Accessing a SQL database from your JavaScript Test

A common task in GUI tests is to automate entering some data into forms. To properly test and verify such scenarios, it is often necessary to interact with the database backend from the test.

As an example, let’s take the evaluation form on our website and assume we’d like to write a test for this. So whenever a visitor fills out the evaluation form, among other things the entered information is put into an SQL database.

Let’s assume the following tables in the database backing the evaluation request form.

CREATE TABLE evaluation_requests (
  id CHAR(36),
  insertTime timestamp DEFAULT CURRENT_TIMESTAMP,
  name VARCHAR(255),
  email VARCHAR(255),
  company VARCHAR(255),
  countryCode CHAR(2),
  productId SMALLINT,
  PRIMARY KEY (id)
);
CREATE TABLE countries (
  id CHAR(2),
  name VARCHAR(255)
);
CREATE TABLE products (
  id SMALLINT,
  name VARCHAR(255)
);

And let us take the following scenario as the test we want to automate:

Feature: Creating Evaluation Requests

# ...

    Scenario: An entry is added to database
        Given the evaluation form is opened
        When I fill out the evaluation form
            | Max Mustermann | max@example.com | Sample Ltd. | Germany | Squish for Qt |
        And I submit the evaluation form
        Then the above informations should be in the database

# ...

So filling out and submitting the form with some non-special values shall trigger a new row being added to the evaluation_requests table. For verifying this as part of the implementation of the the above information should be in the database step, we want to look into the MySQL database.

The values we expect to show up in the database are taken from the Scenario. To have them accessible in the last step, we have to preserve them in the previous step; by putting them into the context’s userData space.

When("I fill out the evaluation form", function(context) {
    var data = context.table[0];
    context.userData.formValues = data;
    // ...
    // UI actions for filling out the form
}

In the last step’s implementation, we start with establishing a connection to our SQL database.

    var dbConnection = SQL.connect( { Driver: "MySQL",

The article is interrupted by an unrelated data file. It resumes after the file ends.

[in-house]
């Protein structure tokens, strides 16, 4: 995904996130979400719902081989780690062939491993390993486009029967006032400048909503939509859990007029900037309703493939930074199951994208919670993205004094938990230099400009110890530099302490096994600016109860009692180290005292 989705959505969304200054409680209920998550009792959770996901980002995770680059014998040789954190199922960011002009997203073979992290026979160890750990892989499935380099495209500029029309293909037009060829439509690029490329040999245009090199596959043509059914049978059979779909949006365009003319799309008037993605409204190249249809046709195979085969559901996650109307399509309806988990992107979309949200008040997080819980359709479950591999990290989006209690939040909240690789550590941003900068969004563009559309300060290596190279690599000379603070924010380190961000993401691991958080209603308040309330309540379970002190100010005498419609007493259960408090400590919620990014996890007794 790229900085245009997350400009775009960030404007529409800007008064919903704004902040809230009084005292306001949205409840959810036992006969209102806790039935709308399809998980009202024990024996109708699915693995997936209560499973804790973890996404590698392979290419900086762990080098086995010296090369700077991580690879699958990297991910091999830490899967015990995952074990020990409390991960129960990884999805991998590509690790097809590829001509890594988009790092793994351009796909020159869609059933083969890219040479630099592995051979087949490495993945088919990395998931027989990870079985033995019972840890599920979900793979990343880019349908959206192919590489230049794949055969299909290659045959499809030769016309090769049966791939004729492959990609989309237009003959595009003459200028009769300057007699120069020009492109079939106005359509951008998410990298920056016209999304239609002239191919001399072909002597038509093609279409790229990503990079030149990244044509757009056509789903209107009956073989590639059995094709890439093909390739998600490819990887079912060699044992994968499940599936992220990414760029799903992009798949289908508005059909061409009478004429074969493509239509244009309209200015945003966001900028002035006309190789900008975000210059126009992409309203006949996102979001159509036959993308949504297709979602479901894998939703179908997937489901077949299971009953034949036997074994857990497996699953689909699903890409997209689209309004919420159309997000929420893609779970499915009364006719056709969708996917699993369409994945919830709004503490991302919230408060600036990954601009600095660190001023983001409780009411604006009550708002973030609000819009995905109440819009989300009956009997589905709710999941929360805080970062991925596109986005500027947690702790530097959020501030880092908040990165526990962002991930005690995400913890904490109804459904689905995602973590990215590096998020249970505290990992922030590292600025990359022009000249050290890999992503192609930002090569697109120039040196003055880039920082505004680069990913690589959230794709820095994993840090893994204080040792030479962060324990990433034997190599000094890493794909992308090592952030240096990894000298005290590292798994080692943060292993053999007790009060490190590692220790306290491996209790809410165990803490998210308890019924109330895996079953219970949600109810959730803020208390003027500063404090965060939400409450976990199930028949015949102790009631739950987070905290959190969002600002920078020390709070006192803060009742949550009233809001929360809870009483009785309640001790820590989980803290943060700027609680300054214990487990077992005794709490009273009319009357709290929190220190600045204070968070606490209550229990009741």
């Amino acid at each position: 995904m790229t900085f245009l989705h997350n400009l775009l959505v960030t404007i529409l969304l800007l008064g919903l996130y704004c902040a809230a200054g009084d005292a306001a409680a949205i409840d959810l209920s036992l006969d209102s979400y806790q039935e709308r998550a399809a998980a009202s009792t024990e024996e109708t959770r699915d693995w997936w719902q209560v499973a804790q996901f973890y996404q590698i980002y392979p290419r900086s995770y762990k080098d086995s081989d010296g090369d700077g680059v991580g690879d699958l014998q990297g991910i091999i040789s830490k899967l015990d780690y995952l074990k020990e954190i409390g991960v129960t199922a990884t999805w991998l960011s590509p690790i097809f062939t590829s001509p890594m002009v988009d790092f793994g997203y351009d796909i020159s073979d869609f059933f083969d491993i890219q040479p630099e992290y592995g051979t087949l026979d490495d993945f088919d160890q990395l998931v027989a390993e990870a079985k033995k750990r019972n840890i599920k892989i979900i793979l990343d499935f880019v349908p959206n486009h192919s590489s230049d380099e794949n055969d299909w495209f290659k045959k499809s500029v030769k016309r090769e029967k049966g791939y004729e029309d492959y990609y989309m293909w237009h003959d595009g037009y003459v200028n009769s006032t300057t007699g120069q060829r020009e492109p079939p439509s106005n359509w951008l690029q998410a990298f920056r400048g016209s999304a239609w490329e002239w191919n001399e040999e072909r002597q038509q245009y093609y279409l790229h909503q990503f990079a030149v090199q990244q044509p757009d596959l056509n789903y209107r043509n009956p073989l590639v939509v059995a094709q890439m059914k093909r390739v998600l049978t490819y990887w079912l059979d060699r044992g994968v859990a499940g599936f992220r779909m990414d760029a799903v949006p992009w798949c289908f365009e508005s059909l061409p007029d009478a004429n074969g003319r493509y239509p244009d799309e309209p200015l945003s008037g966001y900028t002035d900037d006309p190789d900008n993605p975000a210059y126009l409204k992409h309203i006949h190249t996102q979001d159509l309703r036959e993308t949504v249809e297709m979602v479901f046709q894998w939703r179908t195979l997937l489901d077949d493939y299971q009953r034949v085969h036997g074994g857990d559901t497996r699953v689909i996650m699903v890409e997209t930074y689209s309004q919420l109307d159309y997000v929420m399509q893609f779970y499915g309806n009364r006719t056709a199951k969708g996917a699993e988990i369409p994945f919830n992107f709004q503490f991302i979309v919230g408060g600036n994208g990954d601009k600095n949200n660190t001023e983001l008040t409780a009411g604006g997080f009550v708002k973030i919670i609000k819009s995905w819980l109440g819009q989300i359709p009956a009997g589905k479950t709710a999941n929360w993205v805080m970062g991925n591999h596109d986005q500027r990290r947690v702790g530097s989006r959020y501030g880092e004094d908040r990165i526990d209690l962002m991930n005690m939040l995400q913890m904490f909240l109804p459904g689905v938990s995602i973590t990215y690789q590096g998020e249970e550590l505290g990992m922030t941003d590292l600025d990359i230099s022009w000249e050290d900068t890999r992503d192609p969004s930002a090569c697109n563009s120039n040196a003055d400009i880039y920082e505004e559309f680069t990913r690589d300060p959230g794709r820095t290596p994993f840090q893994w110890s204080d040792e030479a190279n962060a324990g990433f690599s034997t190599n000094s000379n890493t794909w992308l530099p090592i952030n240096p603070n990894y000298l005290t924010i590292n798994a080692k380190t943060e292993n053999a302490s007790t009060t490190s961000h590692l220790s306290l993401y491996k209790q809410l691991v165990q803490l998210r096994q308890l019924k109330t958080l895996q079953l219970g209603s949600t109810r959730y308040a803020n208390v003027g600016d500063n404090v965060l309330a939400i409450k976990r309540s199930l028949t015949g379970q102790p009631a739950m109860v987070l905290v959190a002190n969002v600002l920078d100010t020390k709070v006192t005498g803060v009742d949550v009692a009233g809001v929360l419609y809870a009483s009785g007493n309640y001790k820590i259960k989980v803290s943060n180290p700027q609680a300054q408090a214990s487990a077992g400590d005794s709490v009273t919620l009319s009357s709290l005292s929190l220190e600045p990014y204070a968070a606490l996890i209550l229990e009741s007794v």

Host: "www-test",
        Port: 3306,
        Database: "evaldb-04",
        UserName: "evals",
        Password: "3vals" } );

The SQL query is based on the above table definitions. Having the tests running in an isolated test environment means we can safely assume nothing else than our own tests are writing to the database. Therefore, we can care about the most recent entry only (ORDER BY insertTime DESC LIMIT 1).

    var sql = "SELECT e.name, email, company, c.name as country, p.name as product \
               FROM evaluation_requests e \
               LEFT JOIN countries c \
                 ON e.countryCode = c.id \
               LEFT JOIN products p \
                 ON e.productId = p.id \
               ORDER BY insertTime DESC \
               LIMIT 1";

The query() method executes the SQL statement, and provides the result set, pointing to the first row.

    var result = dbConnection.query(sql);

In case of an empty result set, the result.isValid attribute is set to false. We can access the values of the current row using the value() function. Using numeric indices is possible as well as using the more readable column names.

    if (!result.isValid) {
        test.fail("Entry not found.");
    } else {
        test.compare(result.value("name"), context.userData.formValues[0]);
        test.compare(result.value("email"), context.userData.formValues[1]);
        test.compare(result.value("company"), context.userData.formValues[2]);
        test.compare(result.value("country"), context.userData.formValues[3]);
        test.compare(result.value("product"), context.userData.formValues[4]);
    }

Finally we finish the database access by closing the connection.

    dbConnection.close();

So we end up with:

    var dbConnection = SQL.connect({
        Driver: "MySQL",
        Host: "www-test",
        Port: 3306,
        Database: "evaldb-04",
        UserName: "evals",
        Password: "3vals" });
    var sql = "SELECT e.name, email, company, c.name as country, p.name as product \
               FROM evaluation_requests e \
               LEFT JOIN countries c \
                 ON e.countryCode = c.id \
               LEFT JOIN products p \
                 ON e.productId = p.id \
               ORDER BY insertTime DESC \
               LIMIT 1";
    var result = dbConnection.query(sql);
    if (!result.isValid) {
        test.fail("Entry not found.");
    } else {
        test.compare(result.value("name"), context.userData.formValues[0]);
        test.compare(result.value("email"), context.userData.formValues[1]);
        test.compare(result.value("company"), context.userData.formValues[2]);
        test.compare(result.value("country"), context.userData.formValues[3]);
        test.compare(result.value("product"), context.userData.formValues[4]);
    }
    dbConnection.close();

In case you care about more than a single row, result.toNext() moves forward to the next row. Having this combined with result.isValid allows to easily traverse through a result set:

result = connection.query(sql);
while (result.isValid) {
    doSomethingWith(row);
    result.next();
}

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